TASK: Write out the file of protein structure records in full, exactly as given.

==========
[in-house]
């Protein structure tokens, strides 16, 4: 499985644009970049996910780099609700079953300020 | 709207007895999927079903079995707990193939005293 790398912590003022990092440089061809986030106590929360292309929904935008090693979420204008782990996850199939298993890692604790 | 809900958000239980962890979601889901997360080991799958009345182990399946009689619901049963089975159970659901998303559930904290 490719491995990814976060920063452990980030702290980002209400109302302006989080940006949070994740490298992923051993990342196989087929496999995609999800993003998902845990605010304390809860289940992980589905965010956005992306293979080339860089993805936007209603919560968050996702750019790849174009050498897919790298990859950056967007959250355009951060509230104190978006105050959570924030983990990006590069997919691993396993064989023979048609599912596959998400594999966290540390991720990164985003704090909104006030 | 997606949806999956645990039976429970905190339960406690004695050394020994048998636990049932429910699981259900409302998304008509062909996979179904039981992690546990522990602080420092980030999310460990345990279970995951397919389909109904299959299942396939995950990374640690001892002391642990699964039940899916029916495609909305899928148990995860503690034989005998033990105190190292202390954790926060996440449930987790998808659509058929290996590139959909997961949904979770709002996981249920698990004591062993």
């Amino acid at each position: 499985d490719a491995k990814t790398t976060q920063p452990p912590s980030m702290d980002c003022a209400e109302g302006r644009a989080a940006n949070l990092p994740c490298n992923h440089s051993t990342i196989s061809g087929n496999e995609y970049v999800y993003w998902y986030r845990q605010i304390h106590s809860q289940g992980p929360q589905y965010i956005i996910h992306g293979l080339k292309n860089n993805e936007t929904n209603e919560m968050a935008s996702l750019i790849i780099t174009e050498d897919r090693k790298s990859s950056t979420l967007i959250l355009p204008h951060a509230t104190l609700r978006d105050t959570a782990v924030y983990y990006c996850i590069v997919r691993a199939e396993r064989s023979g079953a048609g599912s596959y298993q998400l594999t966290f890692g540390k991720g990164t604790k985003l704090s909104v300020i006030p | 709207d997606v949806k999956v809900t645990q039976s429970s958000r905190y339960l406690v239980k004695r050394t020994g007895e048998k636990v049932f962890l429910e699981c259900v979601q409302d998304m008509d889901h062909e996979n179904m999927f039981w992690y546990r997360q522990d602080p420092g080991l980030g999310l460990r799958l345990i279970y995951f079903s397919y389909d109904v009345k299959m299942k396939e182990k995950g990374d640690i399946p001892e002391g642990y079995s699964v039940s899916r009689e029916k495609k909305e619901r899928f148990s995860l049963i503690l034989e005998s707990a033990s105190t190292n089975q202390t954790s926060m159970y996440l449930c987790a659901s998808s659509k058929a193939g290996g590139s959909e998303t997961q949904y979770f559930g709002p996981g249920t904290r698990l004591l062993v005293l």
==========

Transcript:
[in-house]
């Protein structure tokens, strides 16, 4: 499985644009970049996910780099609700079953300020 | 709207007895999927079903079995707990193939005293 790398912590003022990092440089061809986030106590929360292309929904935008090693979420204008782990996850199939298993890692604790 | 809900958000239980962890979601889901997360080991799958009345182990399946009689619901049963089975159970659901998303559930904290 490719491995990814976060920063452990980030702290980002209400109302302006989080940006949070994740490298992923051993990342196989087929496999995609999800993003998902845990605010304390809860289940992980589905965010956005992306293979080339860089993805936007209603919560968050996702750019790849174009050498897919790298990859950056967007959250355009951060509230104190978006105050959570924030983990990006590069997919691993396993064989023979048609599912596959998400594999966290540390991720990164985003704090909104006030 | 997606949806999956645990039976429970905190339960406690004695050394020994048998636990049932429910699981259900409302998304008509062909996979179904039981992690546990522990602080420092980030999310460990345990279970995951397919389909109904299959299942396939995950990374640690001892002391642990699964039940899916029916495609909305899928148990995860503690034989005998033990105190190292202390954790926060996440449930987790998808659509058929290996590139959909997961949904979770709002996981249920698990004591062993």
């Amino acid at each position: 499985d490719a491995k990814t790398t976060q920063p452990p912590s980030m702290d980002c003022a209400e109302g302006r644009a989080a940006n949070l990092p994740c490298n992923h440089s051993t990342i196989s061809g087929n496999e995609y970049v999800y993003w998902y986030r845990q605010i304390h106590s809860q289940g992980p929360q589905y965010i956005i996910h992306g293979l080339k292309n860089n993805e936007t929904n209603e919560m968050a935008s996702l750019i790849i780099t174009e050498d897919r090693k790298s990859s950056t979420l967007i959250l355009p204008h951060a509230t104190l609700r978006d105050t959570a782990v924030y983990y990006c996850i590069v997919r691993a199939e396993r064989s023979g079953a048609g599912s596959y298993q998400l594999t966290f890692g540390k991720g990164t604790k985003l704090s909104v300020i006030p | 709207d997606v949806k999956v809900t645990q039976s429970s958000r905190y339960l406690v239980k004695r050394t020994g007895e048998k636990v049932f962890l429910e699981c259900v979601q409302d998304m008509d889901h062909e996979n179904m999927f039981w992690y546990r997360q522990d602080p420092g080991l980030g999310l460990r799958l345990i279970y995951f079903s397919y389909d109904v009345k299959m299942k396939e182990k995950g990374d640690i399946p001892e002391g642990y079995s699964v039940s899916r009689e029916k495609k909305e619901r899928f148990s995860l049963i503690l034989e005998s707990a033990s105190t190292n089975q202390t954790s926060m159970y996440l449930c987790a659901s998808s659509k058929a193939g290996g590139s959909e998303t997961q949904y979770f559930g709002p996981g249920t904290r698990l004591l062993v005293l």